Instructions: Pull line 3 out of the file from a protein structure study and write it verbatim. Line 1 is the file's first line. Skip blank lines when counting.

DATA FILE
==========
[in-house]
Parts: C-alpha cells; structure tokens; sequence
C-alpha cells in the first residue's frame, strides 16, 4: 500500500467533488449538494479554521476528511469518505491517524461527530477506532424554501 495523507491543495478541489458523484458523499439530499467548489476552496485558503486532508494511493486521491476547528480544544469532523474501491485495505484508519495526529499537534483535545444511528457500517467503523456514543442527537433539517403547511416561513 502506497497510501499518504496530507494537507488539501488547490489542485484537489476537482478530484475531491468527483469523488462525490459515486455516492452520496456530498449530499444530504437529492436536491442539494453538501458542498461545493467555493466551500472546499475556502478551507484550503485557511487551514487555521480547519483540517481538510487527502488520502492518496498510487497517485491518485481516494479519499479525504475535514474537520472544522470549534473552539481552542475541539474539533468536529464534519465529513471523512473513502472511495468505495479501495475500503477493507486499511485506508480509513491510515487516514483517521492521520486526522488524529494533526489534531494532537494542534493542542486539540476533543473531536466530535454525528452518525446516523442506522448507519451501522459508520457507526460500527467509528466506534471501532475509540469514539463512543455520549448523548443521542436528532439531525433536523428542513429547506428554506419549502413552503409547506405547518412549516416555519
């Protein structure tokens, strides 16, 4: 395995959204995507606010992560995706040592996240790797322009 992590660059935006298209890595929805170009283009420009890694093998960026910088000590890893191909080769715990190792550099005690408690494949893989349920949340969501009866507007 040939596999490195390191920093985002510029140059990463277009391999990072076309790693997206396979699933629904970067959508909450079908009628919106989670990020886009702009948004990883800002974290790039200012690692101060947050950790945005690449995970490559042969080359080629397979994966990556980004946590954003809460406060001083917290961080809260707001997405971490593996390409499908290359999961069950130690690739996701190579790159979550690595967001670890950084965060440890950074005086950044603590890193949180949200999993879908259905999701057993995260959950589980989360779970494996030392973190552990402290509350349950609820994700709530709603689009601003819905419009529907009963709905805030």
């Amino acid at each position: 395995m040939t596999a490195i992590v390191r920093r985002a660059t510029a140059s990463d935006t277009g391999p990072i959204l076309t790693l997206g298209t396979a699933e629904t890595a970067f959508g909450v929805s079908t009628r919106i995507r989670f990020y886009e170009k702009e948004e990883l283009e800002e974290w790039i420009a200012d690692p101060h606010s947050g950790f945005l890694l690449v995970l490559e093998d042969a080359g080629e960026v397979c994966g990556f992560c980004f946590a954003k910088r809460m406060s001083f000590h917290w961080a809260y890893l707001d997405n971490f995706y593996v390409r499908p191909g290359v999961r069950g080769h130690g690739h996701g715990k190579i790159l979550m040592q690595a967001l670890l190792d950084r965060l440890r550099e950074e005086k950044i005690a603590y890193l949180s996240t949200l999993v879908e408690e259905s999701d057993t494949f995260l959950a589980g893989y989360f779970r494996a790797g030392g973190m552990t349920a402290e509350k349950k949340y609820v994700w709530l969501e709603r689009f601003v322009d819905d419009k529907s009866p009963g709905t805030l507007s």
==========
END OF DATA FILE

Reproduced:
C-alpha cells in the first residue's frame, strides 16, 4: 500500500467533488449538494479554521476528511469518505491517524461527530477506532424554501 495523507491543495478541489458523484458523499439530499467548489476552496485558503486532508494511493486521491476547528480544544469532523474501491485495505484508519495526529499537534483535545444511528457500517467503523456514543442527537433539517403547511416561513 502506497497510501499518504496530507494537507488539501488547490489542485484537489476537482478530484475531491468527483469523488462525490459515486455516492452520496456530498449530499444530504437529492436536491442539494453538501458542498461545493467555493466551500472546499475556502478551507484550503485557511487551514487555521480547519483540517481538510487527502488520502492518496498510487497517485491518485481516494479519499479525504475535514474537520472544522470549534473552539481552542475541539474539533468536529464534519465529513471523512473513502472511495468505495479501495475500503477493507486499511485506508480509513491510515487516514483517521492521520486526522488524529494533526489534531494532537494542534493542542486539540476533543473531536466530535454525528452518525446516523442506522448507519451501522459508520457507526460500527467509528466506534471501532475509540469514539463512543455520549448523548443521542436528532439531525433536523428542513429547506428554506419549502413552503409547506405547518412549516416555519